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Posts Tagged ‘Jean de Luz’

So you’ve heard about my ice-skating. My pride told me that it needed to take sick-leave to recuperate. So I decided “Why not go too?” (In reality things went a little differently, maybe because my emotions are not sentient, but who cares?)

If you look deeply into the palm of your hand, you will see your parents and all generations of your ancestors. All of them are alive in this moment. Each is present in your body. You are the continuation of each of these people
Thich Nhat Hanh, Vietnamese Monk

So on Saturday the 29th of October, we set out once again to the wild, wild country know as Basque Country (pronounced like, “Bask in my glory”). I was conned into watching the lord of the rings on DVD and I got the feeling that the scenery outside the car became a little jealous of the awesome cinematography. It tried it’s best to compensate and gave me this awesome shot of the Pyrenees

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That Night I decided I would go for a walk and do some thinking. I got lost and fell down a hill. My thoughts, don’t go walking late at night in the hills in a city you hardly know.

But my luck didn’t stop there! The annual Basque pepper festival was the next day. The drive out didn’t take very long, in fact we spent twice as long looking for a car-park than it took to get there. But after driving the entire stretch of road it was just impossible to find a car park. And we voyaged onward to city of Biarritz located 15km NE of Sainte-Jean-de-Luz. It was an absolutely stunning place. However, my camera – who had been out late last night – had absolutely no energy and had to wait in the car. We ate lunch at a restaurant on the waterfront and made our way back home feeling relaxed and at peace.

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So relaxed, in fact, that we only left the house again the next afternoon. Eventually we just couldn’t put it off any longer. Deep in the heart of St. Jean, we did our shopping, only to be disturbed by singing in the street. I was confused and went out to look. Just one man, wearing old clothes and thick stubble, singing opera on the streets.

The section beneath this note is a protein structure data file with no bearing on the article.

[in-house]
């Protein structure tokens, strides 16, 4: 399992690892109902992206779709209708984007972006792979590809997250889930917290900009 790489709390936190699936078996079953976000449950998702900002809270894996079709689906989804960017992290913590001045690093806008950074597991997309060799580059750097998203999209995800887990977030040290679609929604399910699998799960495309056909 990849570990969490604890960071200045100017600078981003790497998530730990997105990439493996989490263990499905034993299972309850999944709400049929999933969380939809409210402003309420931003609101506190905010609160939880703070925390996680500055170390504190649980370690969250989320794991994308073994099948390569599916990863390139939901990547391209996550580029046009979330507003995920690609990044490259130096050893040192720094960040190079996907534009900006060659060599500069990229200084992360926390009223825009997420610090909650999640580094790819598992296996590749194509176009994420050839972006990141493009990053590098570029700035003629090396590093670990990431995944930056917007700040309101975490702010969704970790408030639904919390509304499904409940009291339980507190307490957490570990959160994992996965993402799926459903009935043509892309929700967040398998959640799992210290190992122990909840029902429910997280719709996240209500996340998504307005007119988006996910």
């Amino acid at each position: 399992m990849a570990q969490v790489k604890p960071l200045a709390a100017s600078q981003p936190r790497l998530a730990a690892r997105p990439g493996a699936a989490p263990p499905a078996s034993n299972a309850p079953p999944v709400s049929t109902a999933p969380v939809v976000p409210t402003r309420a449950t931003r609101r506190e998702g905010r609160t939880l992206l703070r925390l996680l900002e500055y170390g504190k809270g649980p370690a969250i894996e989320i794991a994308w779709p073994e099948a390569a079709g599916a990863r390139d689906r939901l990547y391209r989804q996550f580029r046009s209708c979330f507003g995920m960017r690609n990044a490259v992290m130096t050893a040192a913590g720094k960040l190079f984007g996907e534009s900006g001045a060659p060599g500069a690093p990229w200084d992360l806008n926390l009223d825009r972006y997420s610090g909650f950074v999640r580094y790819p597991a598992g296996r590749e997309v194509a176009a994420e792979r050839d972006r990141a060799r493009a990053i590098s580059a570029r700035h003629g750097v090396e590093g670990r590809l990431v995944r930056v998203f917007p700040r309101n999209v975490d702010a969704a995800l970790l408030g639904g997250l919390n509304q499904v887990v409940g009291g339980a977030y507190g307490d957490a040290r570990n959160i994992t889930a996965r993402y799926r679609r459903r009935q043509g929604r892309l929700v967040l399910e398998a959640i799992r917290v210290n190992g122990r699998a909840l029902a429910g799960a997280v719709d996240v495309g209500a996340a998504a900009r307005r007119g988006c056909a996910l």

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It was late in the afternoon and Michel wanted to take us to one of his favourite places. We were at the cliffs which held the city over the sea. It was a walk through the scrub and I couldn’t tell when we had arrived, but he insisted it was here. Eventually we found it buried beneath decades of vegetation and disrepair. He explained to us that  during the second World War, German Nazis had used this battlement and others all along the coast for surveying the Atlantic. When he was little, he and his friends used to travel between the bunkers using a series of underground tunnels, but today they have collapsed.
I can’t speak for the men who were posted here during the German occupation, but I found it difficult to imagine any kind of War going on.

SANY0043 Stitch (2)

On the last day, I did a little foreign occupation of my own. It was only a short drive – and a 4.00 Euro toll – to the Spanish side of the border and for me it felt like arriving in France for the first time. Everything was new and exciting, and I found it hard to believe that France was mere kilometres away. SANY0044

We arrived in San Sebastián and I breathed my first breath of Spanish air (actually chances are it was probably mostly French air that had blown in from over the border, but you’d never hear a Spaniard admit it.)

The city was utterly beautiful. It seems that the Spanish put their gold to good use. It was everywhere, on bridges, statues, churches. Oh yes, churches. In an area of about 200m x 200m, we found about 5. Nothing small either, each towered over the 6-story buildings which surrounded them.

We walked back to the bay which was surrounded by store fronts. I thought to myself how much I liked it here, but that it wasn’t like France. Not really even similar. It’s the subtle things that made it’s beauty stand out. The little things that separate the Spanish from the French – Architecture and People.

SANY0059 Stitch

But maybe they’re a lot more similar than they think. Here on the modern border between two nations, is a region of the same native people and language. No matter how much the Spanish here might want to believe they are different and try to separate themselves from the French, they don’t have a chance. Both regions are immensely proud of their  Basque heritage. So in today’s time of global unification and instant information, we still shy away from Other cultures. People aren’t willing to go back further through their ancestry to a time when all the people alive really were family. I feel family. I feel it more than ever now. They say that “It doesn’t matter how poor a man is; if he has family, he’s rich” and in these times of economic crisis I know I have nothing to worry about.

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Jean de Luz, You are a Sainte

Everything that’s happened since Saturday has been pretty incredible.

I met the Rasquins on Saturday and that was amazing. After a few misunderstandings, I managed to get through dinner – with a lot of “oui” and laughing – without looking like too much of a dork.

I spent most of Sunday morning

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